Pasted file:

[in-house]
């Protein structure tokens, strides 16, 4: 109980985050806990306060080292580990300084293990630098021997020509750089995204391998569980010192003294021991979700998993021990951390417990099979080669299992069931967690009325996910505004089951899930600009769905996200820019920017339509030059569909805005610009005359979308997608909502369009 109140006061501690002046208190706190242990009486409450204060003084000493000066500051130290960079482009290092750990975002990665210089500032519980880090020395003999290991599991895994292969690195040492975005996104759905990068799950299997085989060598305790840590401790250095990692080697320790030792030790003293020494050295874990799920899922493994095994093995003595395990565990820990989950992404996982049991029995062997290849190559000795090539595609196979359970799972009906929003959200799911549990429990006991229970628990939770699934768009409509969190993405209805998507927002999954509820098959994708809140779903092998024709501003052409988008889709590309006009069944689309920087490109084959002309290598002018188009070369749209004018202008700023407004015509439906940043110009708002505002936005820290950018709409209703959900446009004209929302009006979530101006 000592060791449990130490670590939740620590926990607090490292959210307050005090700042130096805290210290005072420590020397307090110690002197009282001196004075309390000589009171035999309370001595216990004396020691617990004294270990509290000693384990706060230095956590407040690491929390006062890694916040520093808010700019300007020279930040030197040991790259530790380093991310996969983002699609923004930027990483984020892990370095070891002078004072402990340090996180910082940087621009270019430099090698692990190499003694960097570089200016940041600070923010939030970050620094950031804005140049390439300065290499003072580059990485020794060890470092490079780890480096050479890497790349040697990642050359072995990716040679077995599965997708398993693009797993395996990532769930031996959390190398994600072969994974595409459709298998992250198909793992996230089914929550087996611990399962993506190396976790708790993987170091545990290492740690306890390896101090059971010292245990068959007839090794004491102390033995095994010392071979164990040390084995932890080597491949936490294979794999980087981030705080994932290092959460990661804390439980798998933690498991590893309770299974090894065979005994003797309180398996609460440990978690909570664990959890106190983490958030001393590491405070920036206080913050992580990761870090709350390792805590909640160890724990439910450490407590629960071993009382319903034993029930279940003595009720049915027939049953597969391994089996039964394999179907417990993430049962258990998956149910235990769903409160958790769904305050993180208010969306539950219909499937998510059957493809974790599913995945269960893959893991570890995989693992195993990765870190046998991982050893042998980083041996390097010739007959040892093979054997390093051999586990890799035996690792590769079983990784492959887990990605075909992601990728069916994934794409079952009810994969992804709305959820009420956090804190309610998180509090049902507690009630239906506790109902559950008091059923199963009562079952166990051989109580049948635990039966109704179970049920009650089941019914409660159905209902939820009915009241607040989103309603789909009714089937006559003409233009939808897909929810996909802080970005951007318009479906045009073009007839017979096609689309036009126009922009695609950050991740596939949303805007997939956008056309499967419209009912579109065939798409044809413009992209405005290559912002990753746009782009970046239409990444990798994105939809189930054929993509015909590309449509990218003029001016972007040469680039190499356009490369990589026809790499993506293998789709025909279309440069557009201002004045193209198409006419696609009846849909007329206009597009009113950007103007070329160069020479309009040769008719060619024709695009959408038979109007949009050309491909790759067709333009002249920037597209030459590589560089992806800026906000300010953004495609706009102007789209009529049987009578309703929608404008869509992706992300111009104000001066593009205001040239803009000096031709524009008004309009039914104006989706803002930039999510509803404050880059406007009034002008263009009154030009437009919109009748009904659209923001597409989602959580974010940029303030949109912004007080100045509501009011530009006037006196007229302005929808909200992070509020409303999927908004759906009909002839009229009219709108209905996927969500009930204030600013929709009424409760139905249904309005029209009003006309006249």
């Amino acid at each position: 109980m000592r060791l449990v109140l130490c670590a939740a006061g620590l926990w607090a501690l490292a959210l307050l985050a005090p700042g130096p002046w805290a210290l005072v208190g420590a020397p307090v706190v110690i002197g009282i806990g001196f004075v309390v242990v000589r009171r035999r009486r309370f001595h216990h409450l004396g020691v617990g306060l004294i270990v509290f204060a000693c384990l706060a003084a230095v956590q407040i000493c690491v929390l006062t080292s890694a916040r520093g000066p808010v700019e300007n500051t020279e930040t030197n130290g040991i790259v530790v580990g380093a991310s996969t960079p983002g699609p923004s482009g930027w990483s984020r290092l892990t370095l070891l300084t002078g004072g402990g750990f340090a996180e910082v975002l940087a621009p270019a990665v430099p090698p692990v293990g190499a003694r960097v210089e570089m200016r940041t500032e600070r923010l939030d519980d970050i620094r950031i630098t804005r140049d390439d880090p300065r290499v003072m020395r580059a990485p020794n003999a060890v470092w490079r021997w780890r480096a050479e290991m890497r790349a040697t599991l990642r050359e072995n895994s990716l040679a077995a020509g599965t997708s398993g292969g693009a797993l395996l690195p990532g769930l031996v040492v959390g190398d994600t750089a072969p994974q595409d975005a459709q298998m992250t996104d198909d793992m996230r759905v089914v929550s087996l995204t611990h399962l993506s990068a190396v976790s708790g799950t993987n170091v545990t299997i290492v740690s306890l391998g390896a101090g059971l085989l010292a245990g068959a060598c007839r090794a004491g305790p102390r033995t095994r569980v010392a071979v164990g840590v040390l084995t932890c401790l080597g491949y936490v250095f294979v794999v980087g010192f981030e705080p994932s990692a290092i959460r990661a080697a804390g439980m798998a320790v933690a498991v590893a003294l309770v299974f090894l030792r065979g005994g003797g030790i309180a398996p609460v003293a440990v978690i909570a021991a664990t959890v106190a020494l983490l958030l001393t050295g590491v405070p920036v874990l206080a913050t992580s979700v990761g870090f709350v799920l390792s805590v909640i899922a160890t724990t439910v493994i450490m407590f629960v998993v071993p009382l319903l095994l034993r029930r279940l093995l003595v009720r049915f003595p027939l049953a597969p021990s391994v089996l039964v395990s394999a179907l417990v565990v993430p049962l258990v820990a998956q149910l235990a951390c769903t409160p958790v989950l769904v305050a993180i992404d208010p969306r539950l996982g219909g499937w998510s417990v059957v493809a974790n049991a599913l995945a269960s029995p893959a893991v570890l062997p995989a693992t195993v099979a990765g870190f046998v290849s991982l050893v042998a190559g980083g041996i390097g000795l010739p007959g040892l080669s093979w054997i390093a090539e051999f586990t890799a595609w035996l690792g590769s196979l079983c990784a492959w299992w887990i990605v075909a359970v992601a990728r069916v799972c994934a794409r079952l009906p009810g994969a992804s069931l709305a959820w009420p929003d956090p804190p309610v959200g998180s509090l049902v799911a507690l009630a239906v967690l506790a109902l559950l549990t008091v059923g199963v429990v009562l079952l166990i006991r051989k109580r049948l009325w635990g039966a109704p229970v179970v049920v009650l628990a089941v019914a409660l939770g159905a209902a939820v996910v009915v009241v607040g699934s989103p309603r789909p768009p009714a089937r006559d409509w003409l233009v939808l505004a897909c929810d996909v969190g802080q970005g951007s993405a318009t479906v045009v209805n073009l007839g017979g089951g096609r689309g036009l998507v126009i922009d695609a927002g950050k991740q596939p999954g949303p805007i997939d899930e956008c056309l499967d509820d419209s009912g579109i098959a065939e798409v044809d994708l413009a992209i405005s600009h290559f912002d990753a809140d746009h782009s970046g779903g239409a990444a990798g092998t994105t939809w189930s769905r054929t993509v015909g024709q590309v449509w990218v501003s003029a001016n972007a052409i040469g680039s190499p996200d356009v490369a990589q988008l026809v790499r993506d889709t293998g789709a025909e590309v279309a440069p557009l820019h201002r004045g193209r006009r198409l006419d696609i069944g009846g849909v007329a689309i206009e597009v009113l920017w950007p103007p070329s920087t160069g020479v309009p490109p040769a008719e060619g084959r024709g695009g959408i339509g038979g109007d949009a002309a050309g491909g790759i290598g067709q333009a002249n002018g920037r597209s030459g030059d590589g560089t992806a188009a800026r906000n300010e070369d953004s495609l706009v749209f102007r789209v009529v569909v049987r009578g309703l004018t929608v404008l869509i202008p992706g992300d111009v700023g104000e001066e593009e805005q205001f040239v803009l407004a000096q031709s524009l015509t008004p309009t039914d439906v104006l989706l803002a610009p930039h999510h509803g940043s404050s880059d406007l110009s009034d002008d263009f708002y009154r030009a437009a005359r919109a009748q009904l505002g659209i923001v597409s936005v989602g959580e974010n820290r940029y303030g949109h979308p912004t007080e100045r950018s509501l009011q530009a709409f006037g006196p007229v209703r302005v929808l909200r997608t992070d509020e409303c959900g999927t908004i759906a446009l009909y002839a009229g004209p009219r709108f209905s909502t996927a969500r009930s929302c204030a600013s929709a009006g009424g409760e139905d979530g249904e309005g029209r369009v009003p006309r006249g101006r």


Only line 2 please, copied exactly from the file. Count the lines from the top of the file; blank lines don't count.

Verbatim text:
């Protein structure tokens, strides 16, 4: 109980985050806990306060080292580990300084293990630098021997020509750089995204391998569980010192003294021991979700998993021990951390417990099979080669299992069931967690009325996910505004089951899930600009769905996200820019920017339509030059569909805005610009005359979308997608909502369009 109140006061501690002046208190706190242990009486409450204060003084000493000066500051130290960079482009290092750990975002990665210089500032519980880090020395003999290991599991895994292969690195040492975005996104759905990068799950299997085989060598305790840590401790250095990692080697320790030792030790003293020494050295874990799920899922493994095994093995003595395990565990820990989950992404996982049991029995062997290849190559000795090539595609196979359970799972009906929003959200799911549990429990006991229970628990939770699934768009409509969190993405209805998507927002999954509820098959994708809140779903092998024709501003052409988008889709590309006009069944689309920087490109084959002309290598002018188009070369749209004018202008700023407004015509439906940043110009708002505002936005820290950018709409209703959900446009004209929302009006979530101006 000592060791449990130490670590939740620590926990607090490292959210307050005090700042130096805290210290005072420590020397307090110690002197009282001196004075309390000589009171035999309370001595216990004396020691617990004294270990509290000693384990706060230095956590407040690491929390006062890694916040520093808010700019300007020279930040030197040991790259530790380093991310996969983002699609923004930027990483984020892990370095070891002078004072402990340090996180910082940087621009270019430099090698692990190499003694960097570089200016940041600070923010939030970050620094950031804005140049390439300065290499003072580059990485020794060890470092490079780890480096050479890497790349040697990642050359072995990716040679077995599965997708398993693009797993395996990532769930031996959390190398994600072969994974595409459709298998992250198909793992996230089914929550087996611990399962993506190396976790708790993987170091545990290492740690306890390896101090059971010292245990068959007839090794004491102390033995095994010392071979164990040390084995932890080597491949936490294979794999980087981030705080994932290092959460990661804390439980798998933690498991590893309770299974090894065979005994003797309180398996609460440990978690909570664990959890106190983490958030001393590491405070920036206080913050992580990761870090709350390792805590909640160890724990439910450490407590629960071993009382319903034993029930279940003595009720049915027939049953597969391994089996039964394999179907417990993430049962258990998956149910235990769903409160958790769904305050993180208010969306539950219909499937998510059957493809974790599913995945269960893959893991570890995989693992195993990765870190046998991982050893042998980083041996390097010739007959040892093979054997390093051999586990890799035996690792590769079983990784492959887990990605075909992601990728069916994934794409079952009810994969992804709305959820009420956090804190309610998180509090049902507690009630239906506790109902559950008091059923199963009562079952166990051989109580049948635990039966109704179970049920009650089941019914409660159905209902939820009915009241607040989103309603789909009714089937006559003409233009939808897909929810996909802080970005951007318009479906045009073009007839017979096609689309036009126009922009695609950050991740596939949303805007997939956008056309499967419209009912579109065939798409044809413009992209405005290559912002990753746009782009970046239409990444990798994105939809189930054929993509015909590309449509990218003029001016972007040469680039190499356009490369990589026809790499993506293998789709025909279309440069557009201002004045193209198409006419696609009846849909007329206009597009009113950007103007070329160069020479309009040769008719060619024709695009959408038979109007949009050309491909790759067709333009002249920037597209030459590589560089992806800026906000300010953004495609706009102007789209009529049987009578309703929608404008869509992706992300111009104000001066593009205001040239803009000096031709524009008004309009039914104006989706803002930039999510509803404050880059406007009034002008263009009154030009437009919109009748009904659209923001597409989602959580974010940029303030949109912004007080100045509501009011530009006037006196007229302005929808909200992070509020409303999927908004759906009909002839009229009219709108209905996927969500009930204030600013929709009424409760139905249904309005029209009003006309006249």